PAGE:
When you sit your psoas and iliacus are held contracted the entire time. This causes a phenomenon called “muscle memory.” Muscle memory covers topics from a baby learning how to walk, to an athlete learning how to play a sport without thinking of his body position, or to a pianist learning a complicated piece of music without needing to read the music. However, on this website we are looking at how muscle memory affects the length of muscle fibers.
Muscle memory dictates that when a muscle is held in a contracted position for a period of time, it will actually shorten to that length. When you then want to move in the opposite direction the now-shorter muscle will put a strain on the insertion point. If this is happening to the muscles that affect your lower spine, you will have a constant lower back pain that will only release when the tension in the muscles is released.
How muscles are the cause constant lower back pain:
Using the example of sitting at your desk for hours while you are working, your psoas and iliacus muscles pulled you into the sitting position.
- Muscle memory shortened the muscle fibers because of the repetitive strain placed on them as you stayed in the same position.
- When you try to stand up the shortened muscles are pulling your lumbar vertebrae and pelvis forward and down because the muscles can’t lengthen as you go to stand up.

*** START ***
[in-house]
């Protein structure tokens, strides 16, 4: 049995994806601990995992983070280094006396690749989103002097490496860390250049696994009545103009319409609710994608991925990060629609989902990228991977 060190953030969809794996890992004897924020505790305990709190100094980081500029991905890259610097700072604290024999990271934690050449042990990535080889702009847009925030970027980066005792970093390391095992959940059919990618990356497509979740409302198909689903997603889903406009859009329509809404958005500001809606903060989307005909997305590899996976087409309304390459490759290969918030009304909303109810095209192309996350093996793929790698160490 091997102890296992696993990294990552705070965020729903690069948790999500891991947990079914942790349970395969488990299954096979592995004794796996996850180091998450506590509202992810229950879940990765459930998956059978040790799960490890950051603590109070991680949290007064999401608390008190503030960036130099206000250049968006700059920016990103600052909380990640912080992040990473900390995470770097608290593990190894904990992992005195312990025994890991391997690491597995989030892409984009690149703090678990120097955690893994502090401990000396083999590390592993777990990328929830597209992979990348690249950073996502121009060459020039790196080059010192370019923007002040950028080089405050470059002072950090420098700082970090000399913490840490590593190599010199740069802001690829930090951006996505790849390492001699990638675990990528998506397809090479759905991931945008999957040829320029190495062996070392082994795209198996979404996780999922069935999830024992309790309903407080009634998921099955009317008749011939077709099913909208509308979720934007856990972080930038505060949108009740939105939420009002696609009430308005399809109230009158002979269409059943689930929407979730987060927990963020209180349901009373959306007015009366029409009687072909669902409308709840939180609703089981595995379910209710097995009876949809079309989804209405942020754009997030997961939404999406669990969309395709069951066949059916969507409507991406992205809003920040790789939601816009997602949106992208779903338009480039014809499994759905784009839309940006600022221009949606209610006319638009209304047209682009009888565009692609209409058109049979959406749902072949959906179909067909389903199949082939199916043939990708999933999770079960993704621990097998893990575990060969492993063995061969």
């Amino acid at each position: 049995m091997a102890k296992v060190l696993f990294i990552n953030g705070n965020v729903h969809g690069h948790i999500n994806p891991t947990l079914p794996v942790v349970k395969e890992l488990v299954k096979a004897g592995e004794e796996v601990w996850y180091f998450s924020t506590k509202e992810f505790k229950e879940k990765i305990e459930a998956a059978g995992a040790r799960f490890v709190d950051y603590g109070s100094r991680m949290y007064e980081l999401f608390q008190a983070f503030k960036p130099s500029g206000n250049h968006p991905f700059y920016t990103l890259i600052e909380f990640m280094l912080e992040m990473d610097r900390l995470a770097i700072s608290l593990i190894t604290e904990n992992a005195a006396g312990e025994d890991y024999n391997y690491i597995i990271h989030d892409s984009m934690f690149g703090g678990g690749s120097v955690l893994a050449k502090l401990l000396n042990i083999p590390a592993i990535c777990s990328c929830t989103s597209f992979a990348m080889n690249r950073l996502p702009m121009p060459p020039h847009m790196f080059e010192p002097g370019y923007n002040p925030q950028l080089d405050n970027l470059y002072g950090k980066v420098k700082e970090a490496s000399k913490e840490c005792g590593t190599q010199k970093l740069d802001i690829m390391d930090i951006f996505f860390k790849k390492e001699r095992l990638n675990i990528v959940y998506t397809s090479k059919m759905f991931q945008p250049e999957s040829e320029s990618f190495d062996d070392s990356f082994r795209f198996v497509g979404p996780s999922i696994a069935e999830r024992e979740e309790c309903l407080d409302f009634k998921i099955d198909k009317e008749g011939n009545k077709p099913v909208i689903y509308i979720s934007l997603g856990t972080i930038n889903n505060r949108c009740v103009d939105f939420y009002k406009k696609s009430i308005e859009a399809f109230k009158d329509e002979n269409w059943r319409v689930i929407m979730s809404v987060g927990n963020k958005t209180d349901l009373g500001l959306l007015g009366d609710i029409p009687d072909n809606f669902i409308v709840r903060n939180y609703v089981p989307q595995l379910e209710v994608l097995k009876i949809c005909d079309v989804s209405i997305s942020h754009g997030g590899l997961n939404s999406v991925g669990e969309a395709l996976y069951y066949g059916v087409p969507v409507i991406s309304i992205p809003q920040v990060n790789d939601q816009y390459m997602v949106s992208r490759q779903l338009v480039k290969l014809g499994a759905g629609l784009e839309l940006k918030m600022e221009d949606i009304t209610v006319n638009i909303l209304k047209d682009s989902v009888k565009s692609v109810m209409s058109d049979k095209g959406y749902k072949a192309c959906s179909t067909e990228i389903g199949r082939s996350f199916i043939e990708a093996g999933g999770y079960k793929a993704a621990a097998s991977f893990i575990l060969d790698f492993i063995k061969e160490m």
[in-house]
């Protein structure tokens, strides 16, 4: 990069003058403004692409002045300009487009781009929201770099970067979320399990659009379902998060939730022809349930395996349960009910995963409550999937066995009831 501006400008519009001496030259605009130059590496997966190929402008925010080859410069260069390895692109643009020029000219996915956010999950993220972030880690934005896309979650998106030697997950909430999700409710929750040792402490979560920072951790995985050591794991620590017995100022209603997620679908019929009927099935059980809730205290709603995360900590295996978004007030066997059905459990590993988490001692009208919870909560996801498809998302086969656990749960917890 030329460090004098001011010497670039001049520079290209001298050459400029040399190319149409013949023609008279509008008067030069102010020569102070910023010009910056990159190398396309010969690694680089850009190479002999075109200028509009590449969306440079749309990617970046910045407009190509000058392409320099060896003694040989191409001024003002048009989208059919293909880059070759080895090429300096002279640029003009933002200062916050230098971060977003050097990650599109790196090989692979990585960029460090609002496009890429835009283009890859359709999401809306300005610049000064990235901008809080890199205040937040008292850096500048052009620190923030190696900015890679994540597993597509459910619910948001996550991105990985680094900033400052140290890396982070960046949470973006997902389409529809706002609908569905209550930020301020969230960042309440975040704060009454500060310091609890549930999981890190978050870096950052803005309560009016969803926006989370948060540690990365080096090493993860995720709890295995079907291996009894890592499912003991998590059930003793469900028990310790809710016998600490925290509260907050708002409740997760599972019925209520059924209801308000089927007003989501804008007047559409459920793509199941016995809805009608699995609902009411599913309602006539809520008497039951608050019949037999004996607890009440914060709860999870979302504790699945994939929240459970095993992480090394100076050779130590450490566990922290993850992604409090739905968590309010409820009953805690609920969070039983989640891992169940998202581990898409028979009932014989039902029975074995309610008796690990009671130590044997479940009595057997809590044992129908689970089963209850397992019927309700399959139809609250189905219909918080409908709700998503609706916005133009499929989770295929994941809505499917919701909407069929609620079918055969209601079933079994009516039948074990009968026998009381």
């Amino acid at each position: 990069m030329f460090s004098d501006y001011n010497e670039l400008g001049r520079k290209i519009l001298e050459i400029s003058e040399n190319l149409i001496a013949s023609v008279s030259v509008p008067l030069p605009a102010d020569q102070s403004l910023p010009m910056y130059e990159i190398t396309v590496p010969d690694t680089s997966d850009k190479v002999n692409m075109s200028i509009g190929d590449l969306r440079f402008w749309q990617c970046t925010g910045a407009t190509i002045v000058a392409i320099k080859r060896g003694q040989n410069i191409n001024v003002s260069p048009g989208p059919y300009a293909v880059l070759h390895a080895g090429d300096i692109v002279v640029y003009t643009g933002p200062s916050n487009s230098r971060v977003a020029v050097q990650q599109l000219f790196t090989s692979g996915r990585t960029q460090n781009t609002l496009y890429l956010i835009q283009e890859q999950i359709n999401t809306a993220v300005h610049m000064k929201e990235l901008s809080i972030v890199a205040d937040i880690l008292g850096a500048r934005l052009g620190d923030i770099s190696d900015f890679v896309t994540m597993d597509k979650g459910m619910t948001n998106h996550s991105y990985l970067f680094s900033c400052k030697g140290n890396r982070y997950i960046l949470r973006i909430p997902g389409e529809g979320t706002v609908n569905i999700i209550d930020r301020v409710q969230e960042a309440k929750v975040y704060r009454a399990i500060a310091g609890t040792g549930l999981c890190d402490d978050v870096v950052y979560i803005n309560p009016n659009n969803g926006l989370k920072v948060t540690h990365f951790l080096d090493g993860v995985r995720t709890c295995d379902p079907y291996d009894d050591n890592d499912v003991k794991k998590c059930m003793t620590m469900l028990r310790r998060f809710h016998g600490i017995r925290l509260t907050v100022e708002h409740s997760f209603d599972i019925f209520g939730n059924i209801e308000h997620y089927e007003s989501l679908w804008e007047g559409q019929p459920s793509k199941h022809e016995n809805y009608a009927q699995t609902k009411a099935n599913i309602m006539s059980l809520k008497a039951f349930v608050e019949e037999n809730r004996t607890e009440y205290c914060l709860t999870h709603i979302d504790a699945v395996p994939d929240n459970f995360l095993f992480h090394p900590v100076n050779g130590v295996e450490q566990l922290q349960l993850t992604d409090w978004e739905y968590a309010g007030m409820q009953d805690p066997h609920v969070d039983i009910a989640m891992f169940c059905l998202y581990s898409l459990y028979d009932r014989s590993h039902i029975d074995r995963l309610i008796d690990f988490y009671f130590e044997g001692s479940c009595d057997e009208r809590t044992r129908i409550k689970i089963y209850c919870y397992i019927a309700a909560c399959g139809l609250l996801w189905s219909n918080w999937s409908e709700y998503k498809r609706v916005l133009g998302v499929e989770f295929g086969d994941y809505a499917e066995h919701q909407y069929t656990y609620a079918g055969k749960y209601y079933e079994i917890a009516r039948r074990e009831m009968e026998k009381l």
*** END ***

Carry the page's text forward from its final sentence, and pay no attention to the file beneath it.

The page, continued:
- As your pelvis is rotating down in the front, your rectus femoris muscle is now too long to do the job of straightening your leg
- The body ties a “knot,” which is actually a spasm, in the middle of the rectus femoris muscle so it can do it’s job, allowing you to stand up.
- That’s fine until you want to sit down or go up steps, the knot in your rectus femoris is preventing your legs from bending at the knee.
- The body pulls further on your anterior pelvis so your rectus femoris is long enough to let your knee bend.
But this scenario is pulling down more on your lumbar vertebrae – and you feel it as constant lower back pain!
This group of muscles gets even more involved in constant lower back pain because:
- As your pelvis is going down in the front, it’s going UP in the back.
- As your pelvis goes up in the back, it causes the bone to press up into your sciatic nerve, and you have the pain of sciatica.
- Also, your quadratus lumborum is made too long to do it’s job of lifting your hip because it’s origination point has moved up.
- The body resolves that by creating a “knot” in the muscle.
- When you then try to sit down you have constant lower back pain because your quadratus lumborum is too short to enable your pelvis to tilt the way it’s necessary for you to sit.
You now have constant lower back pain when you are standing AND when you are sitting!
But there is an answer…a treatment that works to relieve constant lower back pain quickly, at home, and without drugs.
The 15 Minute Back Pain Solution explains this muscle phenomenon in more detail, and has a logical 7-Day self-treatment program.
Colorful charts, pictures, and descriptive text will walk you through treating every muscle that impacts your pelvis. This will allow your pelvis to rotate back to where it belongs.
Equally as important, you know how to treat each muscle so you can stop pain the moment it shows its ugly head!
You can stop constant lower back pain – and pain anywhere in your back. All it takes is some direction, some patience, some focused energy….and a ball.
It’s easy….it’s logical….and it’s safe.